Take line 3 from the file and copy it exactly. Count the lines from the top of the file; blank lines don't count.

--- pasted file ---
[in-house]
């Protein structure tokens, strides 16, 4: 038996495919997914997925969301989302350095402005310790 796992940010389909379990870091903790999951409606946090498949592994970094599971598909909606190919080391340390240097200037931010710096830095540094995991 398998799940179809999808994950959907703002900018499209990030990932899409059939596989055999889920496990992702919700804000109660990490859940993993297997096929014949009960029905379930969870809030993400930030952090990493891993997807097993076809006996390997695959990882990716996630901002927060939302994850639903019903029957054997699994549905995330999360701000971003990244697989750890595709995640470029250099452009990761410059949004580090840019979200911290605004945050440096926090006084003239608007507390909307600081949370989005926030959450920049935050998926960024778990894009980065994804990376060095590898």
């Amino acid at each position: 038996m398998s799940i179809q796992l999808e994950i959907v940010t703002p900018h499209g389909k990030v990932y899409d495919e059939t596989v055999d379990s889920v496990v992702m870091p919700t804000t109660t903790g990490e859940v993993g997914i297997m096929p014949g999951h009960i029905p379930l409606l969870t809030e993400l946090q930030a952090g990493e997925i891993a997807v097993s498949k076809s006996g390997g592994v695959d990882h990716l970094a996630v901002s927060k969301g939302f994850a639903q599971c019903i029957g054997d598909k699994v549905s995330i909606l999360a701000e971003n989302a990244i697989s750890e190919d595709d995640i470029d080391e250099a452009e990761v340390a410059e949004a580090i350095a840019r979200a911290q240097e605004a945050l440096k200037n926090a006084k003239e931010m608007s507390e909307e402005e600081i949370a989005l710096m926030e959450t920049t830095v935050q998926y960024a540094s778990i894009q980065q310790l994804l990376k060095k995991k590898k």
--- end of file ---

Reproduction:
């Amino acid at each position: 038996m398998s799940i179809q796992l999808e994950i959907v940010t703002p900018h499209g389909k990030v990932y899409d495919e059939t596989v055999d379990s889920v496990v992702m870091p919700t804000t109660t903790g990490e859940v993993g997914i297997m096929p014949g999951h009960i029905p379930l409606l969870t809030e993400l946090q930030a952090g990493e997925i891993a997807v097993s498949k076809s006996g390997g592994v695959d990882h990716l970094a996630v901002s927060k969301g939302f994850a639903q599971c019903i029957g054997d598909k699994v549905s995330i909606l999360a701000e971003n989302a990244i697989s750890e190919d595709d995640i470029d080391e250099a452009e990761v340390a410059e949004a580090i350095a840019r979200a911290q240097e605004a945050l440096k200037n926090a006084k003239e931010m608007s507390e909307e402005e600081i949370a989005l710096m926030e959450t920049t830095v935050q998926y960024a540094s778990i894009q980065q310790l994804l990376k060095k995991k590898k």